12. Sep 5, 2015 #11


    Staff: Mentor

    Agreed, but the operative words here are "can be learned." It's also a fact that many bad habits can be learned outside of academia. And when programming is learned "on the job" bad habits of the original coder can be learned by those maintaining the code base, without anyone intervening to point out the difference between good code and bad code.
    Based on many questions about programming (usually Fortran) I've seen in this forum that are posted by physics people, there is little or no evidence that I can see that the poster is aware of any of these topics. The style of programming in many cases is unchanged from that used in the days of Fortran 77 and earlier. In some cases, the posters were unaware of how to debug their nonworking programs.

    True, but many of the questions posted here show that the poster is completely unaware of best practices; e.g., variable names with one or two letters, no use of indentation to denote the bodies of control structures, no use of white space to promote readability by humans, using common blocks instead of parameters in functions and subroutines, no comments, and on and on. Not all of the questions I'm talking about were in Fortran, but in my experience, the worst ones were those written in Fortran. Having advanced knowledge in physics or other scientifc arenas doesn't automatically translate into an ability to write code that can be easily maintained.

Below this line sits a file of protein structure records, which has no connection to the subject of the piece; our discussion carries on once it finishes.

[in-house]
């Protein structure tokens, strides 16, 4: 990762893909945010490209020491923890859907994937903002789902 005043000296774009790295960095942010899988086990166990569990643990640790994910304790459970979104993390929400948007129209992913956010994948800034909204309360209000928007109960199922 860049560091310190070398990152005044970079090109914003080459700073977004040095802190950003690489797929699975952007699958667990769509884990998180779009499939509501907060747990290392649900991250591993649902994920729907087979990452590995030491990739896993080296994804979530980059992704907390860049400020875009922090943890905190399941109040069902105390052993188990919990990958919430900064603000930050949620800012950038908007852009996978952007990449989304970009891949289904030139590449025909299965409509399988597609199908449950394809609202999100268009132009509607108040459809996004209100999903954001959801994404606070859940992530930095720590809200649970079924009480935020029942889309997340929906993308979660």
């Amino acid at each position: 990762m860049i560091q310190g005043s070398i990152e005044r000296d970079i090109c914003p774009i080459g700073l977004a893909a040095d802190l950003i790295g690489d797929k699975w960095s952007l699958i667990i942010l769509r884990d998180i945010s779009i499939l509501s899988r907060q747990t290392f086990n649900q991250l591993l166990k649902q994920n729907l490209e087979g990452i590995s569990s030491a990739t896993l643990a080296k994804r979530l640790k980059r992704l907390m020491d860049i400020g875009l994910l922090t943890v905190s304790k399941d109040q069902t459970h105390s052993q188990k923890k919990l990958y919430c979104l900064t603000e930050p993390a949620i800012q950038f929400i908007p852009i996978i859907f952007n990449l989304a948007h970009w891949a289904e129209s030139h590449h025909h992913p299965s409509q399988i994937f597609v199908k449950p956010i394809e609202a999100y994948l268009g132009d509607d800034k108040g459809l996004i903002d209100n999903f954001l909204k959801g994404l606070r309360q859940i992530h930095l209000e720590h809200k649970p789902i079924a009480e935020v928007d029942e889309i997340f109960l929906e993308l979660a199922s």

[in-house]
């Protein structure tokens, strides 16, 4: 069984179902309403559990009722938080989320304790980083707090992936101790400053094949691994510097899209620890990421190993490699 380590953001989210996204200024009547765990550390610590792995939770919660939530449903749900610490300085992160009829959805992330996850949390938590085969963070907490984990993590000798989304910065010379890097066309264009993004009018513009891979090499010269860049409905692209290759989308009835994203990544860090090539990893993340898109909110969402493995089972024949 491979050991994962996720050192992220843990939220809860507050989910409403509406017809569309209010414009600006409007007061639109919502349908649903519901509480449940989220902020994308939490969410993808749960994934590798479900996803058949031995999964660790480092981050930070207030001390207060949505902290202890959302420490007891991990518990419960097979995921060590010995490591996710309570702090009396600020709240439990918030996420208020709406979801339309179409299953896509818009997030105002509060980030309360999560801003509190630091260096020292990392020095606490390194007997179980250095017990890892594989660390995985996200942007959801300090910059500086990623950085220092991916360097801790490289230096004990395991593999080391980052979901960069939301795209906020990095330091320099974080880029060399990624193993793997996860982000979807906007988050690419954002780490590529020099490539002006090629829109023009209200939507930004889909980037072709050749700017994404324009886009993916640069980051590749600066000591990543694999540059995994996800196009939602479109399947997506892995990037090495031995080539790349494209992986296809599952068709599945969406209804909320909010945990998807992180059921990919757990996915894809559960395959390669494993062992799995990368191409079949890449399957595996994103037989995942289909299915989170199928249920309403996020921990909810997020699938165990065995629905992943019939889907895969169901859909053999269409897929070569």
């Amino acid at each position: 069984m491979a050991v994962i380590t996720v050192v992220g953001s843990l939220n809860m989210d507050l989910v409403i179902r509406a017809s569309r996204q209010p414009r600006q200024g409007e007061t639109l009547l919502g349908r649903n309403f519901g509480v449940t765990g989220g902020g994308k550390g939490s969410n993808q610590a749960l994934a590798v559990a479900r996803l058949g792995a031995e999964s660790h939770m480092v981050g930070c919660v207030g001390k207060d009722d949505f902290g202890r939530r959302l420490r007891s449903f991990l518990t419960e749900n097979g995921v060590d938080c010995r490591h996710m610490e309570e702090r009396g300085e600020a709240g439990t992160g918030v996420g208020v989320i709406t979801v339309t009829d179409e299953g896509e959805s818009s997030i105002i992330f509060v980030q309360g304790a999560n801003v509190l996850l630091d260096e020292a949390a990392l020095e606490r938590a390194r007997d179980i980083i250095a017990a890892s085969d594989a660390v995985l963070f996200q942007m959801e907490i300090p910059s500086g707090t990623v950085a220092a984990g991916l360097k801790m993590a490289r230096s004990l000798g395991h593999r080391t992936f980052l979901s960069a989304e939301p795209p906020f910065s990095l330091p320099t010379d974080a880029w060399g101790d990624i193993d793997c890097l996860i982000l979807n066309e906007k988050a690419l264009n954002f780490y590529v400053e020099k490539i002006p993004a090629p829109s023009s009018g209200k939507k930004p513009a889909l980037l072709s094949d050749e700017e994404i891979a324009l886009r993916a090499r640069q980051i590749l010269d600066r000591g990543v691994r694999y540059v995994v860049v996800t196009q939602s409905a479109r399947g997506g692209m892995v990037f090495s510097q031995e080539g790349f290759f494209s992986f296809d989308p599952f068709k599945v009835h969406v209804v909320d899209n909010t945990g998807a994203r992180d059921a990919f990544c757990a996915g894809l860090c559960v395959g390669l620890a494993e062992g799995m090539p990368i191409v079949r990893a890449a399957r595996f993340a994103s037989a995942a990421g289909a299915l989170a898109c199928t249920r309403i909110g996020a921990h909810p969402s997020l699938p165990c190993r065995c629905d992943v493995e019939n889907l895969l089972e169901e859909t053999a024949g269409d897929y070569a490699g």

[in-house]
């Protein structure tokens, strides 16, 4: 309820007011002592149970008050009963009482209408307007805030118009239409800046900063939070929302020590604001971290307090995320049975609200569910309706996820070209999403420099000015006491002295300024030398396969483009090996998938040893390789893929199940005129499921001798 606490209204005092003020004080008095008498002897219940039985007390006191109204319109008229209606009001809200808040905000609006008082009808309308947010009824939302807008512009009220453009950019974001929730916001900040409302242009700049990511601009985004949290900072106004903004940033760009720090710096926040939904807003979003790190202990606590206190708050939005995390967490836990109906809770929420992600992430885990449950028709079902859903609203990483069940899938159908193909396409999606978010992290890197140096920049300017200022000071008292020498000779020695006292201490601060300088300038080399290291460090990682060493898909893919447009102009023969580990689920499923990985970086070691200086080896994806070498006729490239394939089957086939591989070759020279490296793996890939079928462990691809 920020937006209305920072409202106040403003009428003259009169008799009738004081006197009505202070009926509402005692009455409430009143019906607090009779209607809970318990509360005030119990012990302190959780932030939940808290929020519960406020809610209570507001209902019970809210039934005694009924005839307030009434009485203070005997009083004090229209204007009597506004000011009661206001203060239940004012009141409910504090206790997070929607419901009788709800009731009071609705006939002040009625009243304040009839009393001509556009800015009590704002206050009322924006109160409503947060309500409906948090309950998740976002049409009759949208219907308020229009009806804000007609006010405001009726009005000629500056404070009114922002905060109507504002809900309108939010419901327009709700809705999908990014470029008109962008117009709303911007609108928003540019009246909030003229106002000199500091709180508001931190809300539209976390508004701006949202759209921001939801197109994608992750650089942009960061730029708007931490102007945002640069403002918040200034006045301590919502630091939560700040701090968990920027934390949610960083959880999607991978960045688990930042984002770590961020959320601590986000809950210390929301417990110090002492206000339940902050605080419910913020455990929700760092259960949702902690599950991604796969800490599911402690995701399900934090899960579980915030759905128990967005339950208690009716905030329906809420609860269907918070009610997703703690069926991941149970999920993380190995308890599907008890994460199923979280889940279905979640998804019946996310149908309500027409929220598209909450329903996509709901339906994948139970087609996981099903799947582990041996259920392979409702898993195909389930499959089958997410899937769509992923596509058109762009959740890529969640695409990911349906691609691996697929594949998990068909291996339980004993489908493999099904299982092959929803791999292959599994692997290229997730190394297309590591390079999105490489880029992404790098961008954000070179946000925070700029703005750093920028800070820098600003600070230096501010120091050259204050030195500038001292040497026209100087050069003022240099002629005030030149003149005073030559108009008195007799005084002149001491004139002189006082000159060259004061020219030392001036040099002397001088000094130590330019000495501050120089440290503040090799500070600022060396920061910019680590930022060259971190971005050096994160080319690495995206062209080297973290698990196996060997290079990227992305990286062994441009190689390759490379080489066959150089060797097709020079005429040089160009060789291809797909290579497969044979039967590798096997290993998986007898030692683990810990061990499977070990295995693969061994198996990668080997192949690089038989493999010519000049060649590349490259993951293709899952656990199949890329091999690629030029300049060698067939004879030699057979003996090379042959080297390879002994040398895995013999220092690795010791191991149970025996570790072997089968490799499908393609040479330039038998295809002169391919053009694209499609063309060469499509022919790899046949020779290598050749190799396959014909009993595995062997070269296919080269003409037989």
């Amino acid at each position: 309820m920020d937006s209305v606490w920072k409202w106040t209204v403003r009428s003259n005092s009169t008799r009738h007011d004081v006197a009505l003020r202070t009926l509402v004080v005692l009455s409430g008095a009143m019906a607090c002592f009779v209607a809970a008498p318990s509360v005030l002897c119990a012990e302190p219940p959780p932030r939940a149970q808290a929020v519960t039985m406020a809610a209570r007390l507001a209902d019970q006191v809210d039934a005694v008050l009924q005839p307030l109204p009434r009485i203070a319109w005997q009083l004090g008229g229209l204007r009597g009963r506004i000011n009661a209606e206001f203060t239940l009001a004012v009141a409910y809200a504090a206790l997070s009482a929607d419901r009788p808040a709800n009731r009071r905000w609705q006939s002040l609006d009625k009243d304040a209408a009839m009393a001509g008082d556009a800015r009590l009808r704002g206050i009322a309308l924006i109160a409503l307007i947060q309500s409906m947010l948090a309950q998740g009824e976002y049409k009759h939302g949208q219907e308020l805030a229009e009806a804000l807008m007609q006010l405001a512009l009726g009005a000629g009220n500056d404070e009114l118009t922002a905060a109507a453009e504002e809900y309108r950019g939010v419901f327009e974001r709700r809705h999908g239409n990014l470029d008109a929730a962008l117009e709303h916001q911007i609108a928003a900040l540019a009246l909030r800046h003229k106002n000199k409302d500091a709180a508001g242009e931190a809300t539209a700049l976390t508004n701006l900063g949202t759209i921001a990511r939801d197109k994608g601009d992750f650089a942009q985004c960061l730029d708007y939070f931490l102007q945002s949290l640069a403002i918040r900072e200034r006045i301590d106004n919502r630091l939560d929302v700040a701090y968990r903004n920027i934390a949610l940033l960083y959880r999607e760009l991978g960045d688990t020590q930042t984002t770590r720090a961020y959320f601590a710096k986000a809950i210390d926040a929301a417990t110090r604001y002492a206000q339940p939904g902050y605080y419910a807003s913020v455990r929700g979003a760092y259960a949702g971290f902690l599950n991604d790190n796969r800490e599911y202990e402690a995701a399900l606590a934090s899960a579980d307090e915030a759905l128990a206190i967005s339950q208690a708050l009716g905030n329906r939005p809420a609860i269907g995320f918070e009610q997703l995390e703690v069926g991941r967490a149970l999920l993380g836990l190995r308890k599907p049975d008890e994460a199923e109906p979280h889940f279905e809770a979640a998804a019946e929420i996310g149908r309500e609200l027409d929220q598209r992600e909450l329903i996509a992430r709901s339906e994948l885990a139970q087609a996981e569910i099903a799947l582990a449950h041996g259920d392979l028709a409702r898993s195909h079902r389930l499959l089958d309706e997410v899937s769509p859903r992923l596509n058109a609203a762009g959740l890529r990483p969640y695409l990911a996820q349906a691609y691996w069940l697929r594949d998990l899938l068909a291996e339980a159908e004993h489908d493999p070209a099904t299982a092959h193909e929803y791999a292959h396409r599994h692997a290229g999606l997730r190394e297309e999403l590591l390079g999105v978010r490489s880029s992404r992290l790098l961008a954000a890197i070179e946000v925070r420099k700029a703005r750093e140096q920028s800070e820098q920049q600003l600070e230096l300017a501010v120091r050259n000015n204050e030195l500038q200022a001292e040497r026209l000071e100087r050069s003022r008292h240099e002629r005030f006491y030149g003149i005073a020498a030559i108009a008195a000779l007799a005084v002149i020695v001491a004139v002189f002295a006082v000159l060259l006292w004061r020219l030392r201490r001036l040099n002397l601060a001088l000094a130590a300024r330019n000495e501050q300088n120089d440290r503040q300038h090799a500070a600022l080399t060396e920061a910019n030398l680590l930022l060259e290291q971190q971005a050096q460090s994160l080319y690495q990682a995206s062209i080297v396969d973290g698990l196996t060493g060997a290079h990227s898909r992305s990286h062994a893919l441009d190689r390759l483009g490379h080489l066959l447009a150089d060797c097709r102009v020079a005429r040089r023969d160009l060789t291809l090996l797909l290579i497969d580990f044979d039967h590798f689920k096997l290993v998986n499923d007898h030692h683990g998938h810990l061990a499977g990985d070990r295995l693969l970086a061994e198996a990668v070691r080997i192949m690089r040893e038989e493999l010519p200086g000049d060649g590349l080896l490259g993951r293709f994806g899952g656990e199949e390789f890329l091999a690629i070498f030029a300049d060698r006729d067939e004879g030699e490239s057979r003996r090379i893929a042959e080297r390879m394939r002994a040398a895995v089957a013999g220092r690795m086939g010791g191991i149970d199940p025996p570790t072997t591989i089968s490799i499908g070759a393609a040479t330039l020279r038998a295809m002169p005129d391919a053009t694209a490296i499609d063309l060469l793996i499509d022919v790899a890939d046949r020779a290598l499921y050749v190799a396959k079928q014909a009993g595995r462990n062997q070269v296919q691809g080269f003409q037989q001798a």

13. Sep 5, 2015 #12
    I agree, but every institution should define their own set of guidelines for style and best practices -- especially for somewhat ambiguous things like "maintainability" and "readability", where programmers sometimes have disagreements. I designed a large application nearly ten years ago that I still maintain and enhance. As such, my views on maintenance tend to be somewhat different than developers who work primarily as consultants that spend a year or two building an application and then move on to the next project. These things are learned through experience rather than in a formal academic environment. Truthfully, I'm not sure some of those things could be learned in any other way. Gaining that intuition takes time and experience. Having a knowledgeable mentor or supervisor review code is a great way to learn on the job. Of course, there are helpful resources like "Code Complete", but you don't need a CS degree to understand that book.